It is a lot harder working for buyers these days. You’d be hard pressed to find a buyer’s agent who hasn’t lost more bidding wars than he has won for his clients. I don’t mind admitting that has certainly been true for me.
Last Sunday, however, I had a big success. My buyer fell in love with a patio home that backed to her alma mater, a Jeffco high school. Like her, the seller was a single woman, so maybe there was some sympathy there — I wouldn’t know.
It’s not accepted nowadays to present “love letters” from buyers, because they could lead to a fair housing violation, but it is okay to say things in a cover message with the contract written by me, not the buyer, so I made a point of saying that my buyer was an alum of that high school and relished buying this house. I don’t know if that helped either, but it didn’t hurt and it didn’t constitute a fair housing violation.
What did help was that I learned from the listing agent that while the seller was moving out of state, she was going to move her furniture to a friend’s house in the greater metro area. We have a moving truck which we make available to our buyers and sellers, but we can also offer it free to another agent’s client if it will help us win a bidding war. That did the trick for my buyer in this situation, and it also saved her several thousand dollars. Here is how and why.
In our offer we added an “additional provision” that Golden Real Estate (not my buyer) would provide totally free moving of the seller’s furniture anywhere in the Front Range, using our own moving truck and personnel, moving boxes and packing material.
Then, instead of a typical “escalation clause” offering to beat any competing offer by one or two thousand dollars (or more), I wrote that “buyer requests the opportunity to match any competing offer in order to retain for the seller the above mentioned totally free moving benefit.”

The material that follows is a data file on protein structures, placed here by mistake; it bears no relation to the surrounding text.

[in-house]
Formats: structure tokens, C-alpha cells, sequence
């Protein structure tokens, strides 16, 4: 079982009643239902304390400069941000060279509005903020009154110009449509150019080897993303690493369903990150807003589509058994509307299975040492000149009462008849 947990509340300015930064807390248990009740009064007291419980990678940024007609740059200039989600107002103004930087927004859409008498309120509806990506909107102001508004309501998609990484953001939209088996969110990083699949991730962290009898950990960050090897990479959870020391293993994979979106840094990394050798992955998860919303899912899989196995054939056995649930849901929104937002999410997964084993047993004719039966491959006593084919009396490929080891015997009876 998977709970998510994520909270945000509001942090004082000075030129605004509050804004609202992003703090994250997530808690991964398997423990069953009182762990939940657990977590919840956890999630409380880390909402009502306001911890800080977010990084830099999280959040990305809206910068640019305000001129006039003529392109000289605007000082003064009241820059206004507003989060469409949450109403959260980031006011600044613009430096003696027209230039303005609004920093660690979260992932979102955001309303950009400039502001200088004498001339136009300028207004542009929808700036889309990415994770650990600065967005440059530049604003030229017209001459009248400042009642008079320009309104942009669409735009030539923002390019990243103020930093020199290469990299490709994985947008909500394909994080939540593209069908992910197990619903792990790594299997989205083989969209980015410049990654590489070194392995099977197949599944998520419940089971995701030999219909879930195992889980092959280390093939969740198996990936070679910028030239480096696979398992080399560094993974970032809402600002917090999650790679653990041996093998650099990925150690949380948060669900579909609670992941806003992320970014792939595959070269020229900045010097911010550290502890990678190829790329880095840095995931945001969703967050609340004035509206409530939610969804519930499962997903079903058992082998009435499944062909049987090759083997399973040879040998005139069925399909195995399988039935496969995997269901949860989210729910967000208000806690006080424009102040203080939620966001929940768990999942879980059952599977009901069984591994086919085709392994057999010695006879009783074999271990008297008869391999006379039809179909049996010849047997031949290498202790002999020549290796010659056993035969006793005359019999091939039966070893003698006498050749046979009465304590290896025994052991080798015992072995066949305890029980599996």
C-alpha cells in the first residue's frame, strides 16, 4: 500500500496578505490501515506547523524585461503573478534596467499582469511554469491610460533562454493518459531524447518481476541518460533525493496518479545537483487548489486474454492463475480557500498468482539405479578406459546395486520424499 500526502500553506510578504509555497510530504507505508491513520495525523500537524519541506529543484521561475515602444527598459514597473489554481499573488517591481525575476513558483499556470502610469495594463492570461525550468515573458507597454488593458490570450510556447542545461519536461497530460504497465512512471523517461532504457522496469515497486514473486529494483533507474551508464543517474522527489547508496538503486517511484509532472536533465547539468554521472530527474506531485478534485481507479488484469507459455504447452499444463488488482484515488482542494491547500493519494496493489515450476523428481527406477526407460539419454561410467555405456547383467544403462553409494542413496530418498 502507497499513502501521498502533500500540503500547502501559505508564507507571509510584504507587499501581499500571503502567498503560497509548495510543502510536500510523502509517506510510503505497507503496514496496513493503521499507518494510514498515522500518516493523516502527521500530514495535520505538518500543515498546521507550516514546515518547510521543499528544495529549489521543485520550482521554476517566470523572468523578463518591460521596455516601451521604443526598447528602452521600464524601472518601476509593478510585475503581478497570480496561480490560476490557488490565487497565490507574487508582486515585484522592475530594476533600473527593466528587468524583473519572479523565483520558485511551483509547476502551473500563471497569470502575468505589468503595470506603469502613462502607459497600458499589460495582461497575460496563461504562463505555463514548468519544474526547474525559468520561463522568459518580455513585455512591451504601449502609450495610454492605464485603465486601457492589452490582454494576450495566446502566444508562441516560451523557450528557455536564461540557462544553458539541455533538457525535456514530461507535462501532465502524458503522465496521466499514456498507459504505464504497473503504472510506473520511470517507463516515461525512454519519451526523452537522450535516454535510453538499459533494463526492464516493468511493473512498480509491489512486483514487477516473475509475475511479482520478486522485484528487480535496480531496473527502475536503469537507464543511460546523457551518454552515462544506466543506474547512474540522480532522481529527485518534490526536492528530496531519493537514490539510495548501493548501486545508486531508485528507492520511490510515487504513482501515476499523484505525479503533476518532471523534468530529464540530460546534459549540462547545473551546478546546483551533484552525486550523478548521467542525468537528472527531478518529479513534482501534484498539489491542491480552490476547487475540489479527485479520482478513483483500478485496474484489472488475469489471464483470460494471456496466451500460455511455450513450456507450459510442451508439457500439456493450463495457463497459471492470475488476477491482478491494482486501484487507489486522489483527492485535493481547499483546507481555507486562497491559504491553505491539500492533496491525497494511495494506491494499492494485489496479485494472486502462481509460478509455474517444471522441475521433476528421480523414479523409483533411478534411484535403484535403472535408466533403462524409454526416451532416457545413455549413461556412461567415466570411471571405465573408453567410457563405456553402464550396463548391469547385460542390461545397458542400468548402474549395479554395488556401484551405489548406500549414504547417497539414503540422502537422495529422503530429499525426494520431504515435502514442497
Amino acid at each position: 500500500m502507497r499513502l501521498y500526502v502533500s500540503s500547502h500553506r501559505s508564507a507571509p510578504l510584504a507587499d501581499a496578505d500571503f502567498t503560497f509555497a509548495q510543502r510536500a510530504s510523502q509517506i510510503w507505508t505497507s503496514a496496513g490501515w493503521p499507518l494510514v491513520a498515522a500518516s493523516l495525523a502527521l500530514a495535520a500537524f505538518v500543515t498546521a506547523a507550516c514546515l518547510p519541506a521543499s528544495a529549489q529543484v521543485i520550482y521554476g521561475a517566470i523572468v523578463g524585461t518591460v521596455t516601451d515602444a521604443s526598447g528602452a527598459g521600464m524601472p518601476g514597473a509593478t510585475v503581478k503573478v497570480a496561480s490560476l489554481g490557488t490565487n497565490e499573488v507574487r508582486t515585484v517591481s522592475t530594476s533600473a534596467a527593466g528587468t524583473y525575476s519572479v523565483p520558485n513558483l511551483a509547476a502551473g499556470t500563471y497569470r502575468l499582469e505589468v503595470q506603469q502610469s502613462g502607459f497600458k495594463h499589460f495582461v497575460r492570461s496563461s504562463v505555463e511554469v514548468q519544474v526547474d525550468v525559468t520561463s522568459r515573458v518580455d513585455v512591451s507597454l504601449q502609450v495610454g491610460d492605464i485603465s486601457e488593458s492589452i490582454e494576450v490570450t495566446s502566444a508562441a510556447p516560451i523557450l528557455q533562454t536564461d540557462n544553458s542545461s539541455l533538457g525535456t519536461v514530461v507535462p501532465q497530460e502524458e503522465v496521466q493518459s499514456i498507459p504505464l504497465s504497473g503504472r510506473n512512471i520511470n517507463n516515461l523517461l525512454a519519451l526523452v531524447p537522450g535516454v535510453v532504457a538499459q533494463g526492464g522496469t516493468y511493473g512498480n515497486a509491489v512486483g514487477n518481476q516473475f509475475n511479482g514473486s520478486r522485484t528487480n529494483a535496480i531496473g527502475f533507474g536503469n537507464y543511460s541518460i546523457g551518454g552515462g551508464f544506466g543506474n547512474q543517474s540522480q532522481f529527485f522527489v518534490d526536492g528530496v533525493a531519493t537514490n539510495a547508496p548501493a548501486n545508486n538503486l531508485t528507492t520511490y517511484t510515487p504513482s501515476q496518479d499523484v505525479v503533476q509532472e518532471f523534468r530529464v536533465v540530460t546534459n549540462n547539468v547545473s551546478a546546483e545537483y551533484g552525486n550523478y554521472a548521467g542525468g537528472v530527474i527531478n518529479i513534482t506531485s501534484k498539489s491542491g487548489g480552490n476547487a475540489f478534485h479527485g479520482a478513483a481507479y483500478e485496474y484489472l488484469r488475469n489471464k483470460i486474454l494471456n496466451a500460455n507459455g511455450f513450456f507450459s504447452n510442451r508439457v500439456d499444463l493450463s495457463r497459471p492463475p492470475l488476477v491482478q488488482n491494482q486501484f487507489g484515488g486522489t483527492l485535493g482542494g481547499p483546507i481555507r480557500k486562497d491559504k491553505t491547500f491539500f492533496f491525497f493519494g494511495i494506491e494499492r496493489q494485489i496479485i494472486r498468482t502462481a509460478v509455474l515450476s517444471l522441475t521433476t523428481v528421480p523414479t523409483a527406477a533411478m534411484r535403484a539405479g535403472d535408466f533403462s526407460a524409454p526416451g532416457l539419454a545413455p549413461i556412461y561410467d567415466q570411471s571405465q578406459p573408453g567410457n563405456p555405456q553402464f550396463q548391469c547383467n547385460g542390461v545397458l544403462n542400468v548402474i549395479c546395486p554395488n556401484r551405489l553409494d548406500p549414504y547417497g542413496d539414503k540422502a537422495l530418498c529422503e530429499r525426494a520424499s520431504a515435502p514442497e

It worked. We were told the dollar amount of the best competing offer and were allowed to match, not beat, it. My buyer is now happily under contract for her dream home.
Any agent could make the same offer on behalf of his or her buyer, paying for the cost of moving. It’s just that we have the economy of having our own truck and moving personnel.
Since I’m often on the listing side of a bidding war, I have seen other strategies used by agents hoping to win a bidding war for their clients. A common one is to make a quick first offer that is substantially over the asking price but with an early acceptance deadline, hoping to get it under contract before anyone else can submit. This can pose a dilemma for the listing agent when his strategy, like ours, is to wait four days so that every possible buyer gets a change to compete.
Agreeing to accept an early offer like that should be the seller’s decision, however, not mine. Yes I gave my word that we would not sell the home in less than four days, but now I modify that promise by saying that, “in the event the seller wants to accept a particularly attractive early offer, we will give sufficient notice to every agent who has set a showing so that they can accelerate their showing and offering schedule.” We don’t want any buyer or their agent to be blindsided. As we like to say, “the only way a buyer will lose out is if he or she drops out.”